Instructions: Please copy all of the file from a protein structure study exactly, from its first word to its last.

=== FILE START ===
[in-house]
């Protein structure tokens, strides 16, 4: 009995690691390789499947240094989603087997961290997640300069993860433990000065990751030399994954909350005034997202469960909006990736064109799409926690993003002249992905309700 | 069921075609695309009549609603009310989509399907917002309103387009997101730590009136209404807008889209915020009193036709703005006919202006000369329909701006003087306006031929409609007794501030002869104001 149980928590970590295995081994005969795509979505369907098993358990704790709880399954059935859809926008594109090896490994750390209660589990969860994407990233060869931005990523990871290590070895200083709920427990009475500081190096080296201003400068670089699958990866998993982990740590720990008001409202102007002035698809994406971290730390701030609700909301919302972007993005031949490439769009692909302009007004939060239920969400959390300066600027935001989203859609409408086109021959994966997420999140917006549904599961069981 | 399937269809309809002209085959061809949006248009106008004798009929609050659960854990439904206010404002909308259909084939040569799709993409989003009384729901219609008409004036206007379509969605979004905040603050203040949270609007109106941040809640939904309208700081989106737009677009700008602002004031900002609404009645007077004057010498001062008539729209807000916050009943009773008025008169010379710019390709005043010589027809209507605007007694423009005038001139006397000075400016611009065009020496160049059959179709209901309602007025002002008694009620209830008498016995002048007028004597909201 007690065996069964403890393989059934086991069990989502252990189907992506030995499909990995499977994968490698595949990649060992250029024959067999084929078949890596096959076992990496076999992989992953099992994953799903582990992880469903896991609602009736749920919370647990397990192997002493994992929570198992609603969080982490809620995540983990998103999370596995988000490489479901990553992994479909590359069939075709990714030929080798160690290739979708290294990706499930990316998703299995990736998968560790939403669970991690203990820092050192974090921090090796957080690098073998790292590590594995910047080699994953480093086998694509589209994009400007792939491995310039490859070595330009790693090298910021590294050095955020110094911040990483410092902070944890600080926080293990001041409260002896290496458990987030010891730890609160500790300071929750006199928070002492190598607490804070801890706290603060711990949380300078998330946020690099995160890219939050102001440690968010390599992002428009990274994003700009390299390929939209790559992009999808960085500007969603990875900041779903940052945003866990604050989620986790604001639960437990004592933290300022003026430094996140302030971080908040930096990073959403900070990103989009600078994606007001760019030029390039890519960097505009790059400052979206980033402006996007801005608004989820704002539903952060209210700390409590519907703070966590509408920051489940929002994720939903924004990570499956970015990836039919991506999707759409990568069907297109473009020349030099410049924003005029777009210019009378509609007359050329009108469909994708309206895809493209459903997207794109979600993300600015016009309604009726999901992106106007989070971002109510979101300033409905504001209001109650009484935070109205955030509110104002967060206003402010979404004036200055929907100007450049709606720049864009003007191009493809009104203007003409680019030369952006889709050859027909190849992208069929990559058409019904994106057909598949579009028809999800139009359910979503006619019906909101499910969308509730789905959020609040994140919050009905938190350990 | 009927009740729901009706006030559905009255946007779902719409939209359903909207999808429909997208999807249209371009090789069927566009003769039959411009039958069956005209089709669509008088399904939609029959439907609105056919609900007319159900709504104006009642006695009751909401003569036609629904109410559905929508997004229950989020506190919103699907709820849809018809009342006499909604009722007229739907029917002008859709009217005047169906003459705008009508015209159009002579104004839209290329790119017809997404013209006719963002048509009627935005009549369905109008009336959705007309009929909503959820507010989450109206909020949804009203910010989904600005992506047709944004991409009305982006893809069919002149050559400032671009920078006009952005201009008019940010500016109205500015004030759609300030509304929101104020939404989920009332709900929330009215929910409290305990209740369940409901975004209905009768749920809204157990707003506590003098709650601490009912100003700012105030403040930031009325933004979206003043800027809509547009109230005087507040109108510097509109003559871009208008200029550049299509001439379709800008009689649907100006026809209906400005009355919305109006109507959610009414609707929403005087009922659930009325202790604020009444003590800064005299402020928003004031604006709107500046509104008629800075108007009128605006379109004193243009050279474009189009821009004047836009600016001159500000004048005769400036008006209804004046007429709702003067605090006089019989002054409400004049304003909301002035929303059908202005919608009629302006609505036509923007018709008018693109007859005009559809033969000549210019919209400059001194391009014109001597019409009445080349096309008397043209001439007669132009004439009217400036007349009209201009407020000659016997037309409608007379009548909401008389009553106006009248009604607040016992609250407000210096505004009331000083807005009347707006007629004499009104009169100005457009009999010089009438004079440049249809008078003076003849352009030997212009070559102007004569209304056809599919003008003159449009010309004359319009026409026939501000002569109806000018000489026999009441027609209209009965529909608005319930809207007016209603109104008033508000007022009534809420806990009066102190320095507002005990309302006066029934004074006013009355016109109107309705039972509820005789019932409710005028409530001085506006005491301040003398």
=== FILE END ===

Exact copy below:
[in-house]
């Protein structure tokens, strides 16, 4: 009995690691390789499947240094989603087997961290997640300069993860433990000065990751030399994954909350005034997202469960909006990736064109799409926690993003002249992905309700 | 069921075609695309009549609603009310989509399907917002309103387009997101730590009136209404807008889209915020009193036709703005006919202006000369329909701006003087306006031929409609007794501030002869104001 149980928590970590295995081994005969795509979505369907098993358990704790709880399954059935859809926008594109090896490994750390209660589990969860994407990233060869931005990523990871290590070895200083709920427990009475500081190096080296201003400068670089699958990866998993982990740590720990008001409202102007002035698809994406971290730390701030609700909301919302972007993005031949490439769009692909302009007004939060239920969400959390300066600027935001989203859609409408086109021959994966997420999140917006549904599961069981 | 399937269809309809002209085959061809949006248009106008004798009929609050659960854990439904206010404002909308259909084939040569799709993409989003009384729901219609008409004036206007379509969605979004905040603050203040949270609007109106941040809640939904309208700081989106737009677009700008602002004031900002609404009645007077004057010498001062008539729209807000916050009943009773008025008169010379710019390709005043010589027809209507605007007694423009005038001139006397000075400016611009065009020496160049059959179709209901309602007025002002008694009620209830008498016995002048007028004597909201 007690065996069964403890393989059934086991069990989502252990189907992506030995499909990995499977994968490698595949990649060992250029024959067999084929078949890596096959076992990496076999992989992953099992994953799903582990992880469903896991609602009736749920919370647990397990192997002493994992929570198992609603969080982490809620995540983990998103999370596995988000490489479901990553992994479909590359069939075709990714030929080798160690290739979708290294990706499930990316998703299995990736998968560790939403669970991690203990820092050192974090921090090796957080690098073998790292590590594995910047080699994953480093086998694509589209994009400007792939491995310039490859070595330009790693090298910021590294050095955020110094911040990483410092902070944890600080926080293990001041409260002896290496458990987030010891730890609160500790300071929750006199928070002492190598607490804070801890706290603060711990949380300078998330946020690099995160890219939050102001440690968010390599992002428009990274994003700009390299390929939209790559992009999808960085500007969603990875900041779903940052945003866990604050989620986790604001639960437990004592933290300022003026430094996140302030971080908040930096990073959403900070990103989009600078994606007001760019030029390039890519960097505009790059400052979206980033402006996007801005608004989820704002539903952060209210700390409590519907703070966590509408920051489940929002994720939903924004990570499956970015990836039919991506999707759409990568069907297109473009020349030099410049924003005029777009210019009378509609007359050329009108469909994708309206895809493209459903997207794109979600993300600015016009309604009726999901992106106007989070971002109510979101300033409905504001209001109650009484935070109205955030509110104002967060206003402010979404004036200055929907100007450049709606720049864009003007191009493809009104203007003409680019030369952006889709050859027909190849992208069929990559058409019904994106057909598949579009028809999800139009359910979503006619019906909101499910969308509730789905959020609040994140919050009905938190350990 | 009927009740729901009706006030559905009255946007779902719409939209359903909207999808429909997208999807249209371009090789069927566009003769039959411009039958069956005209089709669509008088399904939609029959439907609105056919609900007319159900709504104006009642006695009751909401003569036609629904109410559905929508997004229950989020506190919103699907709820849809018809009342006499909604009722007229739907029917002008859709009217005047169906003459705008009508015209159009002579104004839209290329790119017809997404013209006719963002048509009627935005009549369905109008009336959705007309009929909503959820507010989450109206909020949804009203910010989904600005992506047709944004991409009305982006893809069919002149050559400032671009920078006009952005201009008019940010500016109205500015004030759609300030509304929101104020939404989920009332709900929330009215929910409290305990209740369940409901975004209905009768749920809204157990707003506590003098709650601490009912100003700012105030403040930031009325933004979206003043800027809509547009109230005087507040109108510097509109003559871009208008200029550049299509001439379709800008009689649907100006026809209906400005009355919305109006109507959610009414609707929403005087009922659930009325202790604020009444003590800064005299402020928003004031604006709107500046509104008629800075108007009128605006379109004193243009050279474009189009821009004047836009600016001159500000004048005769400036008006209804004046007429709702003067605090006089019989002054409400004049304003909301002035929303059908202005919608009629302006609505036509923007018709008018693109007859005009559809033969000549210019919209400059001194391009014109001597019409009445080349096309008397043209001439007669132009004439009217400036007349009209201009407020000659016997037309409608007379009548909401008389009553106006009248009604607040016992609250407000210096505004009331000083807005009347707006007629004499009104009169100005457009009999010089009438004079440049249809008078003076003849352009030997212009070559102007004569209304056809599919003008003159449009010309004359319009026409026939501000002569109806000018000489026999009441027609209209009965529909608005319930809207007016209603109104008033508000007022009534809420806990009066102190320095507002005990309302006066029934004074006013009355016109109107309705039972509820005789019932409710005028409530001085506006005491301040003398």